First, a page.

It inspires me to think that I can build something great or that if I turn a page, I will have all these opportunities.

My suggestion to any young person who doesn't know what to do in life would be to go work for a startup because it's incomparable to any other kind of business job.

Secondly, if you have an idea and strong progress, there's never been so much money available in the Baltics. As a result of the conversations, I have a lot of confidence in what people from this region can achieve.

Janis: Another angle we try to give these conversations is tangible advice. Not just inspirational phrases like “Follow your dreams” but “How did you start?” How do you make sales? What are the things that work for you? How do you hire people? 

A lot of the questions revolve around this concept of scrappiness, as every one of our guests has something to share on this. The show is not a promotional platform; we don't go into details about the guests’ businesses. Instead, we talk about their experience and what they have learned from it.

What do you do when you are not recording The Pursuit of Scrappiness?

Uldis:  I run a financial services company Nexpay, which provides banking and payment services for underbanked online companies, enabling them to provide services to their customers. Over the past five years, we have grown into a 50-person team operating out of Riga, where I am based, and Vilnius.

Most of my free time goes to my family and two kids. However, one thing that I would like to dedicate more time to is singing in a choir. This summer, I will participate in the Latvian Song and Dance Festival, taking place every five years, as I've already done three or four times.

Janis: I do consulting work in marketing technology and customer relationship management. I help clients, mostly larger companies, to grow their customer lifetime value, generate more sales with available data etc. Before that, I worked for nine years, building the loyalty business for AirBaltic.

As to hobbies, I'm a runner and read a lot. I also treat podcasting more as a hobby than a work. I'd say it's a newfound hobby for both of us in recent years.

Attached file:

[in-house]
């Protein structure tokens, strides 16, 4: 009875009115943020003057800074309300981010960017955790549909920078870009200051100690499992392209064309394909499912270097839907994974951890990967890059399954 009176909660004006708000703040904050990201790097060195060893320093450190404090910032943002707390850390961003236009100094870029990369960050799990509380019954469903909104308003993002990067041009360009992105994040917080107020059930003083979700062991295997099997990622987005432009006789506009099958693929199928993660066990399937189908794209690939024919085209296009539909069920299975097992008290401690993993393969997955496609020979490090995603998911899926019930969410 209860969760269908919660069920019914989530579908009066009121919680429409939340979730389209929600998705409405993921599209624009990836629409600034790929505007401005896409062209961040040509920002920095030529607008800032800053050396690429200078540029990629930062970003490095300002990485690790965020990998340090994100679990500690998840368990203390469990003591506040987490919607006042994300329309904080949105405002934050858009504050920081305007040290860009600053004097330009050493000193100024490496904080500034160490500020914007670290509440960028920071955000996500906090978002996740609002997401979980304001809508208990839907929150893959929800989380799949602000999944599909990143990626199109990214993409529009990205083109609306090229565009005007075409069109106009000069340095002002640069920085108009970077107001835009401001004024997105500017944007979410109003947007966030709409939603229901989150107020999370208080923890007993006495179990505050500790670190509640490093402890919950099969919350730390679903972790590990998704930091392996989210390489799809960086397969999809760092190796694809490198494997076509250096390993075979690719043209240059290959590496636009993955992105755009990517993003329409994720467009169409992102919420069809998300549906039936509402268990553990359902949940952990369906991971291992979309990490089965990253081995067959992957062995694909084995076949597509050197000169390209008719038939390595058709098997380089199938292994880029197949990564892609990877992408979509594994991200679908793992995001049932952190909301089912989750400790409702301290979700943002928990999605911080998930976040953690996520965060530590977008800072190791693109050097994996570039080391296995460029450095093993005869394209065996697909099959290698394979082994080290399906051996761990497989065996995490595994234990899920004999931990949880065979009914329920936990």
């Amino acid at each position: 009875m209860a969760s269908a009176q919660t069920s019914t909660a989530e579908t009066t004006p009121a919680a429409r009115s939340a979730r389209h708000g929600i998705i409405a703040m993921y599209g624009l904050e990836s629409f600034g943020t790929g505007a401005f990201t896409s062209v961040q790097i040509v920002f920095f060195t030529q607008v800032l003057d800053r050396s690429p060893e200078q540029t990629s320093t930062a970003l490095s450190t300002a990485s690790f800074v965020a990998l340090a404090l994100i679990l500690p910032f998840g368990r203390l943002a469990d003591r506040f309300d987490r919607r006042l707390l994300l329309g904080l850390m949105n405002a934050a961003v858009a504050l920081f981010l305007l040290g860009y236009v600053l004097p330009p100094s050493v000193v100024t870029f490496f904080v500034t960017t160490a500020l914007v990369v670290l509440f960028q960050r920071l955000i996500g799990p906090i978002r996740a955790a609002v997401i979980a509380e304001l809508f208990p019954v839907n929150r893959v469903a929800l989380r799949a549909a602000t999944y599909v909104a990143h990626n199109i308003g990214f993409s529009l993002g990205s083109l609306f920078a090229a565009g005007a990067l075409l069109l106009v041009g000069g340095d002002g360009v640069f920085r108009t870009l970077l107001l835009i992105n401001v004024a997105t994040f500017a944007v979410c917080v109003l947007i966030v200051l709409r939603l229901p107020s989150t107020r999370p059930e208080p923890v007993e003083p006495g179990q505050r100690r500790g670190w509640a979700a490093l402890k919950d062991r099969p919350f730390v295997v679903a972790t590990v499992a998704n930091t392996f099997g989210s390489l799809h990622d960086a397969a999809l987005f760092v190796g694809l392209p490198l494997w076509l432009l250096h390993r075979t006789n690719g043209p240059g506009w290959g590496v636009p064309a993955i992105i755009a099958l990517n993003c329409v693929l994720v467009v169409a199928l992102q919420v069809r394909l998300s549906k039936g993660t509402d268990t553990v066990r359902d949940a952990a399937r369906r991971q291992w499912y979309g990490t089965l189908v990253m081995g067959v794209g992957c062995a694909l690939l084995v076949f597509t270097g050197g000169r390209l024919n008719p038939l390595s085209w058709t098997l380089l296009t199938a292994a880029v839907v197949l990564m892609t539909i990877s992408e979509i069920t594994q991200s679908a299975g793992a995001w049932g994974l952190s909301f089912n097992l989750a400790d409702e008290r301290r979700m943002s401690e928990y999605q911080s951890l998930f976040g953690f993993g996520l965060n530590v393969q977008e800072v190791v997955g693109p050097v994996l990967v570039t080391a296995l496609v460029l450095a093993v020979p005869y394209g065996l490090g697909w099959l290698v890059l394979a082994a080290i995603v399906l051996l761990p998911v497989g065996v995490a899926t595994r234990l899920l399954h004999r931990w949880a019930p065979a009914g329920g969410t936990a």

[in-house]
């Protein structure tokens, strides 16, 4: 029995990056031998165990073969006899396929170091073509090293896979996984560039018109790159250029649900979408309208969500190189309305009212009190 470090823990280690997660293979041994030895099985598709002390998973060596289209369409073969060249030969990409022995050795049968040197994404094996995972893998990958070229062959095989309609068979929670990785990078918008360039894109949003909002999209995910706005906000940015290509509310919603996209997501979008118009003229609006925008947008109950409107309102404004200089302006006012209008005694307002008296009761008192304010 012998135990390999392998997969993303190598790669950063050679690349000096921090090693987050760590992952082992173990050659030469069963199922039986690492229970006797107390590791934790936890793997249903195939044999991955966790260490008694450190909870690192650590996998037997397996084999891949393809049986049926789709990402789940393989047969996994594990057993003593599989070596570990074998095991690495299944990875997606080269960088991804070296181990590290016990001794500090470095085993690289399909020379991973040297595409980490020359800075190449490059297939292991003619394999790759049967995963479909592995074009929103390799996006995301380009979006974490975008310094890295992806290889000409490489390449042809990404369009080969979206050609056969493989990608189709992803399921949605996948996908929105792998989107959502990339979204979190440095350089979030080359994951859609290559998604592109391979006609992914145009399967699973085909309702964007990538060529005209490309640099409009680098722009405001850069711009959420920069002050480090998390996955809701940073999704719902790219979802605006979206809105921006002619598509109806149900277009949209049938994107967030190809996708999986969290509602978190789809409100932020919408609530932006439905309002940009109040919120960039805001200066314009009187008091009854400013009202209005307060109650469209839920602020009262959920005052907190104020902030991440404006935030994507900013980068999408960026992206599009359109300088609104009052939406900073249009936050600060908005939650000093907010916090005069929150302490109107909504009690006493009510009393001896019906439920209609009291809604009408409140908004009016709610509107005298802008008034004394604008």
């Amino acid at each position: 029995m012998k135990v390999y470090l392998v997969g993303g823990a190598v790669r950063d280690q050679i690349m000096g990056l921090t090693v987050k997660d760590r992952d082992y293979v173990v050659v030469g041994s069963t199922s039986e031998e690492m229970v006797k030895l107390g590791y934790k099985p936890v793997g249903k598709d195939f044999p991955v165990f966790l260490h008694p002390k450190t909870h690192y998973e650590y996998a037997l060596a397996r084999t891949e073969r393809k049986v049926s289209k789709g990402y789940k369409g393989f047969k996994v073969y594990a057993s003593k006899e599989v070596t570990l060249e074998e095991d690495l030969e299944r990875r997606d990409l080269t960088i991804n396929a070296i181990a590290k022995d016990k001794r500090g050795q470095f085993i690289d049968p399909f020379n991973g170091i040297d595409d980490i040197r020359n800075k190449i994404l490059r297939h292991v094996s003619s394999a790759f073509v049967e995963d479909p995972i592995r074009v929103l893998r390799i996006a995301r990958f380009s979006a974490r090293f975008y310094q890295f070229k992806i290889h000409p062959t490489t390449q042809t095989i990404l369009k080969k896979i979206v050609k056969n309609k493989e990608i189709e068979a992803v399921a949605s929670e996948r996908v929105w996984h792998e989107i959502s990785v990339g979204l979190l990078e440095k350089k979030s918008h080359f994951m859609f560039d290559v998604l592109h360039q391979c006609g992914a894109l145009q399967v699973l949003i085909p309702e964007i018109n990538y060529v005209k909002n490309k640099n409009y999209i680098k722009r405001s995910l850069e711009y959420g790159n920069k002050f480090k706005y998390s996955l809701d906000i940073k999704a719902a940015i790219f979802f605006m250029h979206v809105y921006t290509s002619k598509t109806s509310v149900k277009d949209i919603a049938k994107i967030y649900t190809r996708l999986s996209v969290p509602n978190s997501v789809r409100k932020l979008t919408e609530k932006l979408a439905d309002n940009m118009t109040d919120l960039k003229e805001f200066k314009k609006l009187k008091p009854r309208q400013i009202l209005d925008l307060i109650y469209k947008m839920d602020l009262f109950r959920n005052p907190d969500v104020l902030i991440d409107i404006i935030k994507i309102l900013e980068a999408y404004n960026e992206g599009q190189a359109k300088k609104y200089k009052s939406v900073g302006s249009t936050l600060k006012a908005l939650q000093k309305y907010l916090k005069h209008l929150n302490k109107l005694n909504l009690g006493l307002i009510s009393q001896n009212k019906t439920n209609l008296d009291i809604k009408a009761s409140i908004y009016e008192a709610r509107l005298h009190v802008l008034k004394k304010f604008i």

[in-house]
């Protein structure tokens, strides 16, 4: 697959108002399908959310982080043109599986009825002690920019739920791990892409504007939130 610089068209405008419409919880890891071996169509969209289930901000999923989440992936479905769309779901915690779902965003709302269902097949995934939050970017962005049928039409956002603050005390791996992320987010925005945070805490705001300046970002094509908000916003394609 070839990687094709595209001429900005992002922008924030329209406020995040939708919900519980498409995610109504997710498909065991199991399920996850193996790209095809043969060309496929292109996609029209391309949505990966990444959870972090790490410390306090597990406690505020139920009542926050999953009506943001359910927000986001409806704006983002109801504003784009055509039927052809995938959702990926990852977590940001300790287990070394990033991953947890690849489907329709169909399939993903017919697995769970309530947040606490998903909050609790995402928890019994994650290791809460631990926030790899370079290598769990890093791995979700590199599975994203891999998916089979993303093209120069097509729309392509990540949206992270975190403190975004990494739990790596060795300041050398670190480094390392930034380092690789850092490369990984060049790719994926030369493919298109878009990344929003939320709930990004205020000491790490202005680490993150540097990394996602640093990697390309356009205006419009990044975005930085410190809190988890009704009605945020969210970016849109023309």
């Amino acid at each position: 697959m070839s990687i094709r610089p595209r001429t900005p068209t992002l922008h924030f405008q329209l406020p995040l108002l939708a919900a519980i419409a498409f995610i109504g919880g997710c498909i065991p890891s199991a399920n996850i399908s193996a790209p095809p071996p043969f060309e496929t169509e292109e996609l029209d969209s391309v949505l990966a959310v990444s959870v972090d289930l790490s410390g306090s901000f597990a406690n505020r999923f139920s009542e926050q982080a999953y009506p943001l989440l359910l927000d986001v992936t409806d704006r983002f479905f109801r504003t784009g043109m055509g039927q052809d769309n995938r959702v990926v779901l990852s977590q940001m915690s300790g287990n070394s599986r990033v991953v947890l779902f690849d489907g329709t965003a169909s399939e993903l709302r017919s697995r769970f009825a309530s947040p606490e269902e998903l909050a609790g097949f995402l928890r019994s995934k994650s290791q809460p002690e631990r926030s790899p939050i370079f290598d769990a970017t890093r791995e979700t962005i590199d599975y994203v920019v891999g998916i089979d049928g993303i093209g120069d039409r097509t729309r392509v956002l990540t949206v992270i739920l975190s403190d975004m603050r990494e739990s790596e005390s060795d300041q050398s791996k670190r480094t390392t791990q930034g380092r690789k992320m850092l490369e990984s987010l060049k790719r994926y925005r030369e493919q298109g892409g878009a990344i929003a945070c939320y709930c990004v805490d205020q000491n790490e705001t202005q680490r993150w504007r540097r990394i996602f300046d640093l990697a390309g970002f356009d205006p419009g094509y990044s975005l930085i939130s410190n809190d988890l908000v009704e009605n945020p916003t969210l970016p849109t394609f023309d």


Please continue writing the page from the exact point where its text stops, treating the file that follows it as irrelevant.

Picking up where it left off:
How long will the show go on?

Uldis: Like with most things in life, it's hard to say. But we have no plans of stopping anytime soon.

Janis: What has helped us get where we are is sticking to the schedule of releasing a new episode each week. Initially, we also considered publishing whenever we could. However, I'm sure this would have led us to publish three or four times less.

Discipline beats motivation every day of the year – this is something I've learned both from our podcast and also life in general.

⚡️ ⚡️ ⚡️

Check out The Pursuit of Scrappiness  special episodes with sTARTUp Day speakers:

⚡️ Ep 82 & 83: Jevgeni Kabanov – Pt.1 What it takes to build a great team, building a world-class product & importance of taking breaks

Pt.2 Preventing burnout, productivity hacks, importance of family & efficiency vs growth 

⚡️ Ep 84 & 85: Sten Tamkivi – Pt.1 Creating GDP-level impact with startups, Web3 & evolving angle investing

Pt.2 - Sten’s time at Andreessen Horowitz and Stanford, taking paternity leave & prioritising family

 ⚡️ Ep 107: Remo Ojaste – Extreme ownership and other leadership lessons from the military + how to build discipline and be prepared for unexpected situations in work & life

⚡️ Ep 108: Hedi Mardisoo & Kalle Palling – Gig economy opportunities, finding the right co-founder and unlocking productivity via time blocking and sports

⚡️ Ep 113: Peter Sandberg – All you need to know about secondary investments in startups + global banking confidence & treasury management during turbulent times

⚡️ Ep 114: Jay Johnson – Dealing with difficult people, strong organisational culture in the remote work era, signs of toxic environment & principles for building trust